According to Guy Kawasaki, "the purpose of a pitch is to sell, not to teach. Your job is to excite, not to educate."
But how? How can you sell your idea, excite investors, get your message across, inform your audience, and remain confident all in one presentation? We've got some tips, tricks and secrets to creating the perfect pitch that will get your investors listening, engaging and acting.
Three strikes...you're in! The perfect pitch has to accomplish three main things in order to get investors completely interested in the business idea.
- Provide a clear, easy-to-repeat and exciting story about your startup
- Fit in with the other investments that the VC has made
- Beat out the other investments that the VC is currently looking at
In order to keep organized throughout a pitch to investors, most entrepreneurs need resources. Most successful pitches utilize a Powerpoint slide throughout, so we will be organizing this helpful guide in terms of "slides"—what you should put on each Powerpoint slide in order to get those VC's interested and tuned-in to your pitch.
Company Information and Introduction
The first two slides of your pitch should give concise company background information including company name, location, tagline, presenter's name and title. The intro slide should present the three or four key players in the company. Do not mention these people at the end of the pitch; instead, mention them at the beginning because investors are always very curious as to who they are! This establishes credibility for your idea or potential business.
Slide 3: Company Overview
In your third slide, give an overview of your company that fits with your core value proposition. In other words, answer this question: What unique benefit will you provide to what set of customers to address what particular need? Slide 3 should provide the foundation for the rest of your pitch.
Slide 4: Addressing the Problem
Investors are interested in ideas and new companies that solve problems. Start off your pitch with presenting a problem at hand that you want to solve. This is your opportunity to show that you understand the particular market segment and to frame your market analysis. Be sure to address the problem's size by using facts and statistics.
Slide 5: Provide a Solution
After presenting the problem, relieve the investors by offering up a solution—your business idea. State what you are specifically offering and to whom. Use common language that states concretely what you have, or what you do. You may want to include one extra slide in order to show how your solution fits in the value chain or ecosystem of your target market.
Slide 6: State the Benefits or Value
Your solution needs to have benefits and value to whomever you are pitching to. This is the "WIIFM" concept: What's In It For Me? Provide three or four benefits that you will provide. How do customers benefit? How do investors benefit?
Slide 7: Convince That You're the One
You need to convince investors that no one else can easily duplicate or surpass your solution (but make sure that this is a true statement!). Highlight the ways in which you are unique.
Slide 8: Acknowledge the Competition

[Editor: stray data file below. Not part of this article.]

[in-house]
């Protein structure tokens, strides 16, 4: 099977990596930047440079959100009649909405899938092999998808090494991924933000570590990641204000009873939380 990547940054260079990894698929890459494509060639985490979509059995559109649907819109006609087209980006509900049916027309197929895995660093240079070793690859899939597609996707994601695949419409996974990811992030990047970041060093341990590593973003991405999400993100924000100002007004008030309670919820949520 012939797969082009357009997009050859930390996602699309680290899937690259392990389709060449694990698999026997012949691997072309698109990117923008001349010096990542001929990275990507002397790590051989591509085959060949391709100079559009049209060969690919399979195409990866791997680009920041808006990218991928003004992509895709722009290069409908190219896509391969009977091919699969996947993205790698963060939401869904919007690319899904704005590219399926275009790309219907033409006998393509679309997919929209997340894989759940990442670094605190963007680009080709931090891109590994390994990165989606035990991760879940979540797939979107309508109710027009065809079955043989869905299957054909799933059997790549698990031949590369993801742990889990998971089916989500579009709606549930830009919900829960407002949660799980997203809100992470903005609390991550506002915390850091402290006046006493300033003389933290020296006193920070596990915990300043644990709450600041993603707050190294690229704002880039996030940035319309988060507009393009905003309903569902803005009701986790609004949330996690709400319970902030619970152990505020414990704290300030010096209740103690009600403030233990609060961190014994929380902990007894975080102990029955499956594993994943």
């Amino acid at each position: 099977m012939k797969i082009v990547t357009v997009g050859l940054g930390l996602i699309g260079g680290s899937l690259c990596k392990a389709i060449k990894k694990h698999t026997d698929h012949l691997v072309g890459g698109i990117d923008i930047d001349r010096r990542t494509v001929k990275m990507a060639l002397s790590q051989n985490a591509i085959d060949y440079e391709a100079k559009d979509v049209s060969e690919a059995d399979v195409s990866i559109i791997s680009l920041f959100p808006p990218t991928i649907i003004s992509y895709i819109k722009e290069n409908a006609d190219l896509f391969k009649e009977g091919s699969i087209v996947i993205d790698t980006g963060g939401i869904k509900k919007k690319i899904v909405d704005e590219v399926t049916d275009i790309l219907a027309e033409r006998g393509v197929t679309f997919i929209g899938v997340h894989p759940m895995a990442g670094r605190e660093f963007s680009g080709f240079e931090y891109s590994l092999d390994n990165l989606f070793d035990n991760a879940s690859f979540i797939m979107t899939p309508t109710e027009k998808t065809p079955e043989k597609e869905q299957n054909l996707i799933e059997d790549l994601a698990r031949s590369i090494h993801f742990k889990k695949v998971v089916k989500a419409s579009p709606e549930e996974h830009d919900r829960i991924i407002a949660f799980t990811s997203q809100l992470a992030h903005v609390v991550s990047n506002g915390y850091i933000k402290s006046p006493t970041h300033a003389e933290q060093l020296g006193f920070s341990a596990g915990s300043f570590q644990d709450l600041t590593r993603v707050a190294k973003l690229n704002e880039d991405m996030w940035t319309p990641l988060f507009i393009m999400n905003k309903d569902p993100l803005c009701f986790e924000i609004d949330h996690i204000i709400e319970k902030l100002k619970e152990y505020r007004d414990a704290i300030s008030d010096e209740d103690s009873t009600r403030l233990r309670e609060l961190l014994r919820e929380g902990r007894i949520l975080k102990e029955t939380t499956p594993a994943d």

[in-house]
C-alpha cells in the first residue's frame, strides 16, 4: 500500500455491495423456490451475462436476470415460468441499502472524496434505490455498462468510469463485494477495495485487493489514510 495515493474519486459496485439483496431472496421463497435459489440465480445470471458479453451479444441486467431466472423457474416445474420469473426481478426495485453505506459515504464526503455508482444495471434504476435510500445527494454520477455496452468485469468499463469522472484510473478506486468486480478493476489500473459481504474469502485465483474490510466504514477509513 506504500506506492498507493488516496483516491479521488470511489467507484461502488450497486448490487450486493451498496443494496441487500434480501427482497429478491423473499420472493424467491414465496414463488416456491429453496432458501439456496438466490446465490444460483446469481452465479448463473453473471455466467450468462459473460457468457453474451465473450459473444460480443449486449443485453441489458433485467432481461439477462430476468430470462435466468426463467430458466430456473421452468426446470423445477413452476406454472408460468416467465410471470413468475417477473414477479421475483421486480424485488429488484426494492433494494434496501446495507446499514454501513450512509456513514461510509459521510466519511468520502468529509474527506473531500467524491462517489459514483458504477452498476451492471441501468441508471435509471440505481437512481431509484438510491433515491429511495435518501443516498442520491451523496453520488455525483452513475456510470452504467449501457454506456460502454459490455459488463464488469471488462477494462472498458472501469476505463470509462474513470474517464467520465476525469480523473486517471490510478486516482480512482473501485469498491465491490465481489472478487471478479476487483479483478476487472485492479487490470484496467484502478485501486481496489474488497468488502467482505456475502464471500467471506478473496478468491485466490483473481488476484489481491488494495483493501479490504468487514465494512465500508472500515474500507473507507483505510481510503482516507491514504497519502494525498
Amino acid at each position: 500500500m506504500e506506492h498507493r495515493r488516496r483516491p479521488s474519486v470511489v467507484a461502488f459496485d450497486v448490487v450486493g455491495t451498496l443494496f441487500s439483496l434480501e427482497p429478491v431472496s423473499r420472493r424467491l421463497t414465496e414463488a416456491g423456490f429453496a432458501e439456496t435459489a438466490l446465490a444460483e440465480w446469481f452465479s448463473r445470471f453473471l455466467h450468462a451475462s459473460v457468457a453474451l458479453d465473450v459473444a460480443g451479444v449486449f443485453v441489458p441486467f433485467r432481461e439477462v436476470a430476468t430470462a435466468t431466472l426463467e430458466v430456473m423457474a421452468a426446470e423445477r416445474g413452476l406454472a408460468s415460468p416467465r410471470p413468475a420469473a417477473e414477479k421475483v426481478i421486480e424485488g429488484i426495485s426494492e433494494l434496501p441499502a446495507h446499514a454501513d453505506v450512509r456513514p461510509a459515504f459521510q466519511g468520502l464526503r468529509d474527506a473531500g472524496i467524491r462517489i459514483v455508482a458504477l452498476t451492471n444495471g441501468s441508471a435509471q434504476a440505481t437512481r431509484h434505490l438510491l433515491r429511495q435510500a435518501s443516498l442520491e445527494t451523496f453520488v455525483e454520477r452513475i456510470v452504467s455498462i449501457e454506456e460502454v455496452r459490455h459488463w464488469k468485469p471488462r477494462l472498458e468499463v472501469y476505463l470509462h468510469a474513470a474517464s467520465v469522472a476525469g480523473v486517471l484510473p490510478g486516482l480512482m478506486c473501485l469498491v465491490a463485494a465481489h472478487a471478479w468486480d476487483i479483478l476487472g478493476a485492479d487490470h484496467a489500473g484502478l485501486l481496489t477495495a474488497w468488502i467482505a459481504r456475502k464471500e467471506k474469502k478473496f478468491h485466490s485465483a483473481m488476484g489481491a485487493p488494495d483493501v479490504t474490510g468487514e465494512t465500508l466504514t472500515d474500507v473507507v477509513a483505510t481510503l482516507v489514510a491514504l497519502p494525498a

Every business has its competition. But where do you get your edge? Present to investors what your competitive advantage is. Do not enumerate all the deficiencies of the competition, but rather, highlight how you excel beyond what they do. Discuss domain expertise, high-level connections, relationships, and intellectual property.
Many pitches include a competitive advantage matrix within this slide. A matrix provides a detailed list of competitors by category. Make sure you do your homework when creating this slide!
Slide 9: Present Your Market Strategy
The part of the pitch that most investors are interested in is your market strategy. What customers have already expressed some interest in your idea? Present the non-obvious, potentially disruptive elements of your marketing strategy.
Slide 10: Display Your Business Model
Your business model shows investors how you (and they) will make money. Explain your pricing, your costs and why your business will be profitable. During this slide, investors may test the depth of your understanding of capital by asking questions.
Slide 11: Show the Financial Projections
You must show your investors a 5-year financial projection. Show 2-3 key metrics that drive revenues, expenses, and growth (such as customers, unit sales, new products, expansion sales, new markets), as well as the revenue, expense, profit, cash balance and headcount lines. Be sure to prove to the investors that you understand the economics behind your business.
Slide 12: Include the Milestones
Outline how you plan to take in the funding. Include how much each round will be, the timing of each round, and map the funding against your key near-term and medium-term milestones. In this slide, include your key achievements to date. Investors would much rather see a measure of accomplishment table than a use of funds table.
Slide 13: Summarize
Do not waste your summary slide! Do not repeat what you've said throughout the entire pitch—instead, finish with a bang. Solidify the core value proposition, reinforce your tagline, and attempt to leave the investors in wonder and awe.
Remember: "the purpose of a pitch is to sell, not to teach. Your job is to excite, not to educate." Investors will be interested in what you have to say if you pitch the right way. Create your own perfect pitch. Then take a deep breath, get comfortable, and get ready to hit it out of the ballpark!